When Mister Magic arrives home with his top hat, Dog and a bag full of groceries, he is ready to relax. He puts on headphones, sits in a comfortable chair and listens to music. Before long, Mister Magic and Dog are both fast asleep and Hocus Pocus, a mischievous rabbit is scrambling out of Mister Magic’s top hat. Hocus Pocus sees Mister Magic’s carrots peeking out of the grocery bag and wants one. He worries about awakening Dog and is soon plotting ways to avoid the canine and his sharp teeth.

Retro illustrations (created with Adobe Illustrator) and the messy, farcical battle between Dog and Hocus Pocus give the story a cartoon-like feel. Hocus Pocus is great fun and will be enjoyed by children aged four and up.

Hocus Pocus Printables from Kids Can Press

Hocus Pocus at Amazon.com

Hocus Pocus at Amazon.ca

Our page about Wordless and Almost Wordless Picture Books





You can be whoever you want to be – The Boy in the Dress

Posted on November 3rd, 2011 by Carolyn Hart

Storytime Standouts writes about middle grade fiction, The Boy in the DressThe Boy in the Dress written by David Walliams





I really didn’t know quite what to expect when I picked up The Boy in the Dress. I guess you could say I was pretty much, ‘ready for anything.’ What I discovered was a thoughtful, poignant and humorous look at the life of a twelve year old boy who loves to play football (soccer) and whose best friend is a young Sikh. Dennis lives with his older brother and his heartbroken father. He misses his mum (mom) terribly and can’t seem to come to grips with the idea that she won’t be coming back to the family. Dennis enjoys sports and has many friends but he finds his day to day existence extremely ‘ordinary.’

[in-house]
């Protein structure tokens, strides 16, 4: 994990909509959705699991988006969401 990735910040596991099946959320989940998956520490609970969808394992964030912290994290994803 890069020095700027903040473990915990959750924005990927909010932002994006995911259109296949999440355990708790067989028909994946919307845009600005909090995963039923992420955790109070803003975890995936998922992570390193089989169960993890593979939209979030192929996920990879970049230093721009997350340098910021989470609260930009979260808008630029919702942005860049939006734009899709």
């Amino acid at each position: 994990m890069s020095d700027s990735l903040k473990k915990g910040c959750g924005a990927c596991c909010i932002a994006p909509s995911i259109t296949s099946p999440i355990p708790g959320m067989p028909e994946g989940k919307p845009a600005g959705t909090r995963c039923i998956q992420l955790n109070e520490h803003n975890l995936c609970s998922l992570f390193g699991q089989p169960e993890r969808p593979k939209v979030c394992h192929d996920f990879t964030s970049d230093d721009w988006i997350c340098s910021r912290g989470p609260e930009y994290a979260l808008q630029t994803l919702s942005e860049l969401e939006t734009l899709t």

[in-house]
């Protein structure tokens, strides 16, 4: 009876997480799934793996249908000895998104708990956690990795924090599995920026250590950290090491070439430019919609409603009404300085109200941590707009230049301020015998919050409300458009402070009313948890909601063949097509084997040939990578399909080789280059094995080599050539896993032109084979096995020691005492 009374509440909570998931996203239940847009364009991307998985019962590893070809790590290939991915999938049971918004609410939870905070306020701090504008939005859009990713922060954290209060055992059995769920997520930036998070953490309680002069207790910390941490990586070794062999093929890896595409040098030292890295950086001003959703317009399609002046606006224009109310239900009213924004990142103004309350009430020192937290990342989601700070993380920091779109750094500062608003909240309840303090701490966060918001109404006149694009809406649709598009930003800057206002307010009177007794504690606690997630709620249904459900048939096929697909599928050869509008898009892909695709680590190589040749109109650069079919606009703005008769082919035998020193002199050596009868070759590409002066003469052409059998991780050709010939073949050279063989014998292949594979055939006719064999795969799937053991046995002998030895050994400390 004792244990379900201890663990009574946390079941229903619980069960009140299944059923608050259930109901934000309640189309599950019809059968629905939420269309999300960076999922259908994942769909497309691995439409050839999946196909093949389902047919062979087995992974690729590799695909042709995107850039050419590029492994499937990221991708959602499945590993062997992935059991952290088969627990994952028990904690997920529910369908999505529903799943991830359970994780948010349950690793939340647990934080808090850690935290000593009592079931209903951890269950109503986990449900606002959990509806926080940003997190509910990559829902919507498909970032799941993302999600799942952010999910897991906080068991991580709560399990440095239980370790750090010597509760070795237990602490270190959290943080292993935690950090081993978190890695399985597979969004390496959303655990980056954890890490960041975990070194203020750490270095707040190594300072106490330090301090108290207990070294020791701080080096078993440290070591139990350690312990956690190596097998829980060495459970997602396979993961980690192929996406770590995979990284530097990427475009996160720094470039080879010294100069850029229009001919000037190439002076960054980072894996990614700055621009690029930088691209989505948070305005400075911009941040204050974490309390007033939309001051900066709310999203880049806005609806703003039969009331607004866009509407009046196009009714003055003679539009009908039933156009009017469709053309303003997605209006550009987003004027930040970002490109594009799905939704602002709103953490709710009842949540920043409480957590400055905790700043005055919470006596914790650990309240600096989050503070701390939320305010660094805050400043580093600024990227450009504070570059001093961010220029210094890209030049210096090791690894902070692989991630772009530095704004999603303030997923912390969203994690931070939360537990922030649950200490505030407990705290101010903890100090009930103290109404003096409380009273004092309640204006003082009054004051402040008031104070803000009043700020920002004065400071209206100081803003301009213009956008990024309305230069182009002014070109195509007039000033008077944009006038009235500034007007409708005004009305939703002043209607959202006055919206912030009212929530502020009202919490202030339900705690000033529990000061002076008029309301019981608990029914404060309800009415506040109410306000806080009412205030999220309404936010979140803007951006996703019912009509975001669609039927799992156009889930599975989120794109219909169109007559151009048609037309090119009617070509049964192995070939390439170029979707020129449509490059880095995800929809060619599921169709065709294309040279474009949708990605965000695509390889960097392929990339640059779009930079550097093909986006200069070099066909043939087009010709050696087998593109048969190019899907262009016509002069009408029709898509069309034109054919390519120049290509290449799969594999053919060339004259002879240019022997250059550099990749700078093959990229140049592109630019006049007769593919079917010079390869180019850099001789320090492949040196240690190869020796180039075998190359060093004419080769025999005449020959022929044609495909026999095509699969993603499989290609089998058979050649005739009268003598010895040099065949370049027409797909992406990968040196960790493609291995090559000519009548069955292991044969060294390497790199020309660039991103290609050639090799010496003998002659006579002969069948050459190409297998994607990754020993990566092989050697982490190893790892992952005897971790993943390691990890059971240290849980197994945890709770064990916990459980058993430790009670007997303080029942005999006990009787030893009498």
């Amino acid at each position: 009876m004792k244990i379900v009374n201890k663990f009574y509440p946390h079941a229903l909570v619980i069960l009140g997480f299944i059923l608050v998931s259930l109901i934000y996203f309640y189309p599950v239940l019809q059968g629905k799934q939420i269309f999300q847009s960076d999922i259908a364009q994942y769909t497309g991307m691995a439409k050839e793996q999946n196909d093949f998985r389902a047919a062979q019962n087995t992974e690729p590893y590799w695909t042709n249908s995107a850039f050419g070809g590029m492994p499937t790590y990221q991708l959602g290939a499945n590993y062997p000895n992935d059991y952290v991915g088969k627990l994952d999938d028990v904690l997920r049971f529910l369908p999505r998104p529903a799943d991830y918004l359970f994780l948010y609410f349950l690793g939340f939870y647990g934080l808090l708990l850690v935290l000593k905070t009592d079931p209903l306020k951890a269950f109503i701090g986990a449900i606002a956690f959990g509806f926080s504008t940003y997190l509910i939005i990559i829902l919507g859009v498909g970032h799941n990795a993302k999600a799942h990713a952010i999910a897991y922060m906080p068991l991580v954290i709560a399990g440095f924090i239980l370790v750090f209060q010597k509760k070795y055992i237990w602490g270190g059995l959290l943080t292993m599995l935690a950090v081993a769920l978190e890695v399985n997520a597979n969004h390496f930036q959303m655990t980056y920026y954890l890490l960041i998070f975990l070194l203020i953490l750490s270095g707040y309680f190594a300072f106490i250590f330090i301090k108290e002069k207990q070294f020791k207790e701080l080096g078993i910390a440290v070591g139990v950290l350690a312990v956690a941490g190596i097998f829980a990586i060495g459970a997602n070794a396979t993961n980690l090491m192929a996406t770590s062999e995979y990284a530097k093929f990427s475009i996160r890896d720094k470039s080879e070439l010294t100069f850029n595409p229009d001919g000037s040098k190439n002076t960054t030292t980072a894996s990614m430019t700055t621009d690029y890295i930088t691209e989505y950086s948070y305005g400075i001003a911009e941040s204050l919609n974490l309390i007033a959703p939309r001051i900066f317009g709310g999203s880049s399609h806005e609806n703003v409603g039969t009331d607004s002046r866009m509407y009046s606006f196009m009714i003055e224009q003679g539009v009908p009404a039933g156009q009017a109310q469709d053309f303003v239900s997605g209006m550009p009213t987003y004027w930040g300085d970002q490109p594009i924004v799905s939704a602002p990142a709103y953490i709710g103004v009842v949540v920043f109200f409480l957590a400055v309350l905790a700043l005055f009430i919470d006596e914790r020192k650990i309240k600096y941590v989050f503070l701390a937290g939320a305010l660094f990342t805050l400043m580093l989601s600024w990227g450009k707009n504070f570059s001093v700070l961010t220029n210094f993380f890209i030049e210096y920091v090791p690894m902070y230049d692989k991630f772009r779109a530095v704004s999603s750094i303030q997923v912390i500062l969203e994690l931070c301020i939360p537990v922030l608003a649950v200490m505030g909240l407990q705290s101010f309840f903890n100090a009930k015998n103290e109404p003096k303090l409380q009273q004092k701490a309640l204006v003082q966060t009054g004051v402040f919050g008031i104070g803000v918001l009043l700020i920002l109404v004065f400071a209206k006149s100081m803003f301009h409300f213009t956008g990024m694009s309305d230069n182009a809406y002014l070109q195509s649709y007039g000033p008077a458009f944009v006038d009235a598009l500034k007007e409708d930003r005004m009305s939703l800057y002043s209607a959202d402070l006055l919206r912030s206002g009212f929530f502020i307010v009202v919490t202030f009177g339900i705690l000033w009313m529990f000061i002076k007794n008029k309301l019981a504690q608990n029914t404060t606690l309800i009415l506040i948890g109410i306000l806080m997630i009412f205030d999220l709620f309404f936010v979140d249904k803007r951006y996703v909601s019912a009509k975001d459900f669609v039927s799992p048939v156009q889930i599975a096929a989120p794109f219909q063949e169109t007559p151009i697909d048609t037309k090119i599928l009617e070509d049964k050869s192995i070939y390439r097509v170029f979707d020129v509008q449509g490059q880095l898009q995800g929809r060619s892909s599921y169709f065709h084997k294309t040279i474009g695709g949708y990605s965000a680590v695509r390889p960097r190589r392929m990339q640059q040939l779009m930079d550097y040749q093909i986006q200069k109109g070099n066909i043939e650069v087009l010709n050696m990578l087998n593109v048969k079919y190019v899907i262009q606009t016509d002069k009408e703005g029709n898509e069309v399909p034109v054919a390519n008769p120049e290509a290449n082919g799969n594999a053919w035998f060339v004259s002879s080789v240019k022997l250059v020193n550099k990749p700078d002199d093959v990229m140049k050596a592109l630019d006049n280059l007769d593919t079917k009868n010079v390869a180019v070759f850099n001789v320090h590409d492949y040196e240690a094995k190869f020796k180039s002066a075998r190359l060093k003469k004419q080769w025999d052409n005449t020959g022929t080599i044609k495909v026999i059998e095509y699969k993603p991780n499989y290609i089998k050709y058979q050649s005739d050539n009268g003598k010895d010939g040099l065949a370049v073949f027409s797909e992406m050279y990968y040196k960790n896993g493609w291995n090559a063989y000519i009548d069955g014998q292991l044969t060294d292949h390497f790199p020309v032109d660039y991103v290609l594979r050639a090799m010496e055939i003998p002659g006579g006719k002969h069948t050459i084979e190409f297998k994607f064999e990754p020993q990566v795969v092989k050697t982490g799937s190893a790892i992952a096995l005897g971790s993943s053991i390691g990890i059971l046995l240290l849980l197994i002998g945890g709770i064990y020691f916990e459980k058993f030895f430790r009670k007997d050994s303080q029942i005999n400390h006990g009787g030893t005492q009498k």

After accidentally heading a ball through a school window and into the headmaster’s office, Dennis is told he must go to detention after school. When he arrives in detention, he discovers that he won’t be alone. Lisa, the most beautiful girl in the school, is also in the room. Dennis finds Lisa extremely attractive. He is delighted when they become friends and he has an opportunity to walk her home after school. Lisa and Dennis discover a mutual love of fashion and Vogue magazine which leads to Dennis attempting to disguise himself as a girl and assuming a rather extraordinary identity at school.

Superbly illustrated by Quentin Blake, The Boy in the Dress is very reminiscent of Roald Dahl’s wonderful books. It provides a humorous, thoughtful affirmation that, “You can be whoever you want to be.”

The Boy in the Dress at Amazon.com

The Boy In The Dress at Amazon.ca

You may also be interested in our page titled “Diversity.” We highlight picture books and chapter books that celebrate and inform us about human diversity including learning disabilities, physical disabilities, allergies, single parent families, interracial families, same sex parents, aging, death and more.

Don’t miss our page of quotes about diversity.


Mysteries, Humor and School Life for Reluctant Readers

Posted on October 26th, 2011 by Carolyn Hart

Chapter Books for Reluctant Readers Mysteries Humor School Life